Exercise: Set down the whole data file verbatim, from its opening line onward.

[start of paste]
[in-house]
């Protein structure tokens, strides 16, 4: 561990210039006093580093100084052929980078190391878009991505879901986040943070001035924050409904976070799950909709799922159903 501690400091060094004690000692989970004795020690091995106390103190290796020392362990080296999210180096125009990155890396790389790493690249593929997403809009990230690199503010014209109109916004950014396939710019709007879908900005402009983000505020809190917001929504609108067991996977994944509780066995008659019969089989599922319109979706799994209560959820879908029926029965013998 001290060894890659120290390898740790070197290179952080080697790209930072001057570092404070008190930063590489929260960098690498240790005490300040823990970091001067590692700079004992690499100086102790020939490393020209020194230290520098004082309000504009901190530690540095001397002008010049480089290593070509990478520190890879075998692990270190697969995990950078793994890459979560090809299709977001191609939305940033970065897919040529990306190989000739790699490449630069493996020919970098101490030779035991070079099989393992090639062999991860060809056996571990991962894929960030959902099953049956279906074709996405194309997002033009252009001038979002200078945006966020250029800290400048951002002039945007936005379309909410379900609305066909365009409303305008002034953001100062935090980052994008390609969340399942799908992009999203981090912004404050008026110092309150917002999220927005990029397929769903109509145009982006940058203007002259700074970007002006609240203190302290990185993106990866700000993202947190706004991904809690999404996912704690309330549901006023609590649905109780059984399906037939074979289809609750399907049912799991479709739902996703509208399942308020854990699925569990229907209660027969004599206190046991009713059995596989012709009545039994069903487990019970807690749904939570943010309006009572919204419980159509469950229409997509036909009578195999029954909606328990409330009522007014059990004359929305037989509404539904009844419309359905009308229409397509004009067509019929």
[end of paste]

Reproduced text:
[in-house]
């Protein structure tokens, strides 16, 4: 561990210039006093580093100084052929980078190391878009991505879901986040943070001035924050409904976070799950909709799922159903 501690400091060094004690000692989970004795020690091995106390103190290796020392362990080296999210180096125009990155890396790389790493690249593929997403809009990230690199503010014209109109916004950014396939710019709007879908900005402009983000505020809190917001929504609108067991996977994944509780066995008659019969089989599922319109979706799994209560959820879908029926029965013998 001290060894890659120290390898740790070197290179952080080697790209930072001057570092404070008190930063590489929260960098690498240790005490300040823990970091001067590692700079004992690499100086102790020939490393020209020194230290520098004082309000504009901190530690540095001397002008010049480089290593070509990478520190890879075998692990270190697969995990950078793994890459979560090809299709977001191609939305940033970065897919040529990306190989000739790699490449630069493996020919970098101490030779035991070079099989393992090639062999991860060809056996571990991962894929960030959902099953049956279906074709996405194309997002033009252009001038979002200078945006966020250029800290400048951002002039945007936005379309909410379900609305066909365009409303305008002034953001100062935090980052994008390609969340399942799908992009999203981090912004404050008026110092309150917002999220927005990029397929769903109509145009982006940058203007002259700074970007002006609240203190302290990185993106990866700000993202947190706004991904809690999404996912704690309330549901006023609590649905109780059984399906037939074979289809609750399907049912799991479709739902996703509208399942308020854990699925569990229907209660027969004599206190046991009713059995596989012709009545039994069903487990019970807690749904939570943010309006009572919204419980159509469950229409997509036909009578195999029954909606328990409330009522007014059990004359929305037989509404539904009844419309359905009308229409397509004009067509019929």